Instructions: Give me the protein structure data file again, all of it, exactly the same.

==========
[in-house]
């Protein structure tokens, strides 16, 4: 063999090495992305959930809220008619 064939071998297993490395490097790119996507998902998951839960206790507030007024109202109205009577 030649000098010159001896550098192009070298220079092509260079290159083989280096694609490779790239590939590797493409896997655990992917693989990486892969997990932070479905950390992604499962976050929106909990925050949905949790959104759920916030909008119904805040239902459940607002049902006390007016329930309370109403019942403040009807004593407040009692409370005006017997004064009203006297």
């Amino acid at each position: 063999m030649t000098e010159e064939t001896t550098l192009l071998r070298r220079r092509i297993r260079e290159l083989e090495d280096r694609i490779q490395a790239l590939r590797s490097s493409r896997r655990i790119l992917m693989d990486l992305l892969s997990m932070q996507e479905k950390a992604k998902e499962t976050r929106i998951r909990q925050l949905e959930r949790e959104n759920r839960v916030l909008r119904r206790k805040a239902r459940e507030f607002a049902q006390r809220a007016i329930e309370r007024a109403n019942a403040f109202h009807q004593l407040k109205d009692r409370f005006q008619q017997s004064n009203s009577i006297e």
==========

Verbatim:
[in-house]
């Protein structure tokens, strides 16, 4: 063999090495992305959930809220008619 064939071998297993490395490097790119996507998902998951839960206790507030007024109202109205009577 030649000098010159001896550098192009070298220079092509260079290159083989280096694609490779790239590939590797493409896997655990992917693989990486892969997990932070479905950390992604499962976050929106909990925050949905949790959104759920916030909008119904805040239902459940607002049902006390007016329930309370109403019942403040009807004593407040009692409370005006017997004064009203006297």
């Amino acid at each position: 063999m030649t000098e010159e064939t001896t550098l192009l071998r070298r220079r092509i297993r260079e290159l083989e090495d280096r694609i490779q490395a790239l590939r590797s490097s493409r896997r655990i790119l992917m693989d990486l992305l892969s997990m932070q996507e479905k950390a992604k998902e499962t976050r929106i998951r909990q925050l949905e959930r949790e959104n759920r839960v916030l909008r119904r206790k805040a239902r459940e507030f607002a049902q006390r809220a007016i329930e309370r007024a109403n019942a403040f109202h009807q004593l407040k109205d009692r409370f005006q008619q017997s004064n009203s009577i006297e």